Hearing Aid Batteries

Today’s modern hearing aids use two different types of battery systems for electrical power — 1) Zinc-oxygen batteries and 2) Rechargeable battery systems.

Models built before 2016 utilize small metallic non-rechargeable zinc-oxygen batteries that fit into the hearing aids, typically into a flip-up battery compartment. These batteries come in four different sizes based on their power capacities – 312, 13, 10 and 675 milliamperes-hour. The most common type, the 312 (brown packaging), is typically used in the popular Receiver-In-the-Canal (RIC) hearing aids. The 13 (orange packaging) is used in many In-the-Ear (ITE)  custom fit models, and the 10 (yellow packaging) is the smallest battery and used in In-the-Canal (ITC) custom fit hearing aids.  The largest zinc-oxygen battery, the 675 (blue packaging) , has the most power and is typically used in Behind-The-Ear aids.  Zinc-oxygen batteries must be activated by first removing the adhesive tab, and can be expected to typically last anywhere from 5-8 days, depending on the power consumption and functionality of the hearing aid, as well as the shelf life of the batteries (shelf life is usually indicated on the back of the battery package).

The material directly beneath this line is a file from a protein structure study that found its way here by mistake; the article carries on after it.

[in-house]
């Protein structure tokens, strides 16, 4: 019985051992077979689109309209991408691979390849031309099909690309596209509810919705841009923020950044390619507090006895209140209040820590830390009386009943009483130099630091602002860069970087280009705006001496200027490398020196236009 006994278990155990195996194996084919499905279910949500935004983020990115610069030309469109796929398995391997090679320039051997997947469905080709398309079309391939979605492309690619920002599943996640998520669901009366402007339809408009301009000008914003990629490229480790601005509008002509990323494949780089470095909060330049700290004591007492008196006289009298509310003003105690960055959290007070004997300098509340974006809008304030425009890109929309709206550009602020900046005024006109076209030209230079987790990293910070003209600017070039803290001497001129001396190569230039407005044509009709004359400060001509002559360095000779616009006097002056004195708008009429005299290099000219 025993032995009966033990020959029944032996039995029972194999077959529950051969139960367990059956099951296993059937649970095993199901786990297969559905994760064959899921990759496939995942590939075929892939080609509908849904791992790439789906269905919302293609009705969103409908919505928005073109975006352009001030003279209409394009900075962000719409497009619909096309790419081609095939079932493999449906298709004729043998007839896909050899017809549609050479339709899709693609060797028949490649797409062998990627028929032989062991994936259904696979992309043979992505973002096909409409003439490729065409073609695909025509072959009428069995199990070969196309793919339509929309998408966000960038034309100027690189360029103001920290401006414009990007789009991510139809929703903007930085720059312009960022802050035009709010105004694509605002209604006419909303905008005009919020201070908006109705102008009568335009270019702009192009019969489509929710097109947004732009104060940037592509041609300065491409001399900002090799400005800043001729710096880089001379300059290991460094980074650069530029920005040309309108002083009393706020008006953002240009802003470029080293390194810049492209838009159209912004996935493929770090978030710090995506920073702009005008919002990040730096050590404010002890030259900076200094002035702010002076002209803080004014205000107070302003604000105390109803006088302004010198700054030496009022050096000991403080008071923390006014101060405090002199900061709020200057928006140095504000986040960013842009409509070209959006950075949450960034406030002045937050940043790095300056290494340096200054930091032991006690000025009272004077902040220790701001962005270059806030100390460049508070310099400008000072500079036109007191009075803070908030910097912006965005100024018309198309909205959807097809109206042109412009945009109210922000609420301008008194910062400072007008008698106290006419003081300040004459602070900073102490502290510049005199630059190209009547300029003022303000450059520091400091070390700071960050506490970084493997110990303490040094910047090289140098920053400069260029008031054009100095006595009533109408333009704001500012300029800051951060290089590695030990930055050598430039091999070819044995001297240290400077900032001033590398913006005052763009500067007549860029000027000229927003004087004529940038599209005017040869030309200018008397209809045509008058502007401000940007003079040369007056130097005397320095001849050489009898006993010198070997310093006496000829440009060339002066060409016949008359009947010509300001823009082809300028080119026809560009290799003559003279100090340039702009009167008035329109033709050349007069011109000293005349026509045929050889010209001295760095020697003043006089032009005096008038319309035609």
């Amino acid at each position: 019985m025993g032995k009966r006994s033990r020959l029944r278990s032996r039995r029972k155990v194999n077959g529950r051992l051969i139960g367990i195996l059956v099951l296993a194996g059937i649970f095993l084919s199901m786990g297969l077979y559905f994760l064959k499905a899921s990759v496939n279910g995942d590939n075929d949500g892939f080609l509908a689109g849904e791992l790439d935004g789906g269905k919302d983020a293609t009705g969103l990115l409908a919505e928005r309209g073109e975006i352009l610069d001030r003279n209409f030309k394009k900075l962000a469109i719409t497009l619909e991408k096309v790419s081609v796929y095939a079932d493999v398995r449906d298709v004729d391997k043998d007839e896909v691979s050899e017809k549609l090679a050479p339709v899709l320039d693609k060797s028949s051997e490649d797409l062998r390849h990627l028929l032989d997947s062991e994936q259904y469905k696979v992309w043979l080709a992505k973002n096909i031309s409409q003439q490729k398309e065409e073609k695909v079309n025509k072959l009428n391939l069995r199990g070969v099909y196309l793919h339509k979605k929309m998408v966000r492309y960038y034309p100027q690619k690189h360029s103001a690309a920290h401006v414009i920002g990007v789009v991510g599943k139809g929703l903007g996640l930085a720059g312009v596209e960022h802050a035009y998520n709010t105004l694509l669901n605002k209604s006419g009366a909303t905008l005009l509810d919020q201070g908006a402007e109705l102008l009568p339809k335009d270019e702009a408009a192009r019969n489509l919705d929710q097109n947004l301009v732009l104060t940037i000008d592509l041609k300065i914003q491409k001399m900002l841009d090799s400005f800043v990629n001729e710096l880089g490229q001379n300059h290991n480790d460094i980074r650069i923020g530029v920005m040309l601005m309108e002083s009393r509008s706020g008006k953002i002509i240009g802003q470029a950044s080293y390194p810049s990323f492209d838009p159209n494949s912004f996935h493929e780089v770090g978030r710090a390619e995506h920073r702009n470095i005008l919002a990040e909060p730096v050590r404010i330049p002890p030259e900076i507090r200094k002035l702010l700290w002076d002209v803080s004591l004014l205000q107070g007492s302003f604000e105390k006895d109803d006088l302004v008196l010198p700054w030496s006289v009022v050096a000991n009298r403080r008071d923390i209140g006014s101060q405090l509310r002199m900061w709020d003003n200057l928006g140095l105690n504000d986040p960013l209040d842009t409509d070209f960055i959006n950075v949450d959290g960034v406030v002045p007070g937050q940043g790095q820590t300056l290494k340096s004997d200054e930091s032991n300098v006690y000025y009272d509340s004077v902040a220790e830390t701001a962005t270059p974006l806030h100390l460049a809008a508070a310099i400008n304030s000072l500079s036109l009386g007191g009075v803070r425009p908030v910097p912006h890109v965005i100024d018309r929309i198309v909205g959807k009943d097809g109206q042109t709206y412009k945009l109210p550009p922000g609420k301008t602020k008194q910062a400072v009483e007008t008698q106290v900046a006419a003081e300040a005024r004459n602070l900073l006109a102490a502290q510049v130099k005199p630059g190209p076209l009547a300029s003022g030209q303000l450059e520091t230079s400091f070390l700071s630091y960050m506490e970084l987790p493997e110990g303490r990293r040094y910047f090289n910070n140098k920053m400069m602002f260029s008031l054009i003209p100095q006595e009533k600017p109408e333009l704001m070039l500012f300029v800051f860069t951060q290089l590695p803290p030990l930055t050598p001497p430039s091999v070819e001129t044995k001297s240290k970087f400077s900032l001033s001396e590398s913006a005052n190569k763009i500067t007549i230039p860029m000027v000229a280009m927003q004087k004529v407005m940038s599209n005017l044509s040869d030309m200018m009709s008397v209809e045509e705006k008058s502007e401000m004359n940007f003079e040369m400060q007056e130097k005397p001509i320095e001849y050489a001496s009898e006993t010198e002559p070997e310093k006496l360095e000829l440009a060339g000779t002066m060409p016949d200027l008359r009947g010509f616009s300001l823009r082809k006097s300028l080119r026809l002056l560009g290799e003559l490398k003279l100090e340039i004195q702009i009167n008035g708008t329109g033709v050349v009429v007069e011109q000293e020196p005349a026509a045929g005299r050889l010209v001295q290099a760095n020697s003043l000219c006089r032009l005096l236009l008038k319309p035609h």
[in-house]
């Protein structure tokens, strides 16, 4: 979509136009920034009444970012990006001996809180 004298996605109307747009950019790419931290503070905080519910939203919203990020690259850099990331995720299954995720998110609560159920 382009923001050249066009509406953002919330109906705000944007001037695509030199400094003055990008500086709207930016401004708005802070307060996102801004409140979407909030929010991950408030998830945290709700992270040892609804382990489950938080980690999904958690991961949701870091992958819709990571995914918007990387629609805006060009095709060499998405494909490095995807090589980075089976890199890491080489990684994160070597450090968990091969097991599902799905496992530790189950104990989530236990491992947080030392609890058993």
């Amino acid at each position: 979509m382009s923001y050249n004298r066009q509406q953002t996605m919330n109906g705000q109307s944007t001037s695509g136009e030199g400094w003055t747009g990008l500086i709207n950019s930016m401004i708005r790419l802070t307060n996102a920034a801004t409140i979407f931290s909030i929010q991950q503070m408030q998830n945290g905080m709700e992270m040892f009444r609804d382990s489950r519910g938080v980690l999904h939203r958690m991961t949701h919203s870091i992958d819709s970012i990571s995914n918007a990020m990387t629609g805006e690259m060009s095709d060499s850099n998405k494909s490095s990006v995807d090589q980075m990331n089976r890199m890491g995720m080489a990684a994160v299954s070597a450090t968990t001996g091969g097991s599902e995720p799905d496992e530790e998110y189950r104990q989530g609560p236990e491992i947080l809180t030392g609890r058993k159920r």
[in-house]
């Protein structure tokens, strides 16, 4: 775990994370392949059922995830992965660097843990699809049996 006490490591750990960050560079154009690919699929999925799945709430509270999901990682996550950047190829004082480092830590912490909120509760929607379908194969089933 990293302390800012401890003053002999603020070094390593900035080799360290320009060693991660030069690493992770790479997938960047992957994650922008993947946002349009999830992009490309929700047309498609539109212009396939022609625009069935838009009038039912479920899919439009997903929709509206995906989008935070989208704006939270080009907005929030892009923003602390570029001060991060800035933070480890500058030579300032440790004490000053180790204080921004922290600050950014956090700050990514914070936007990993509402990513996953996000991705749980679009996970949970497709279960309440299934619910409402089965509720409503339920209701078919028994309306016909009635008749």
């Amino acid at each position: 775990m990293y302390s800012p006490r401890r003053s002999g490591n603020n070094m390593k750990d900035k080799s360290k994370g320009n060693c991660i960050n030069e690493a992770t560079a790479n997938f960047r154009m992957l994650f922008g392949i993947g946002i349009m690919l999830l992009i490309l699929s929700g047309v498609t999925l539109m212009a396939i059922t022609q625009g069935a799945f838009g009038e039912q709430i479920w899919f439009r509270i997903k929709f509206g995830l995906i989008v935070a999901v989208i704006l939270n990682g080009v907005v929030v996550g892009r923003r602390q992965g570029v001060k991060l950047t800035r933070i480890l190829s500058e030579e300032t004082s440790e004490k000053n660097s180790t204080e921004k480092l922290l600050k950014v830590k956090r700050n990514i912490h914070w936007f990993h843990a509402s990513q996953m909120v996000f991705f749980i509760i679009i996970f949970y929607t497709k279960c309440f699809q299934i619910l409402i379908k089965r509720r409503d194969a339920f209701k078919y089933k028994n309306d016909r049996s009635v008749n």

Most modern digital hearing aids (made after 2016) now come with a fully rechargeable battery option, which does away with the need to replace batteries every few days.  The hearing aids have built-in rechargeable batteries, and the aids fit into a rechargeable case that plugs into a wall receptacle, where the aids are charged while they sit in the case.  Typically the aids are placed in the rechargeable case overnight for the next days’ use, with the aids fully charged up to 30 hours use after just 3 hours recharging time.    Often the rechargeable case is portable, giving the patient the freedom to charge anywhere.  The rechargeable option avoids having to buy replaceable batteries, and is particularly good for patients who have manual dexterity problems as a result of arthritis or neurologic conditions which make handling zinc-oxide batteries difficult. However, rechargeable hearing aids tend to have a slightly higher acquisition cost than the older zinc-oxide battery hearing aids.  Rechargeable battery hearing aids have proven to be very popular with patients.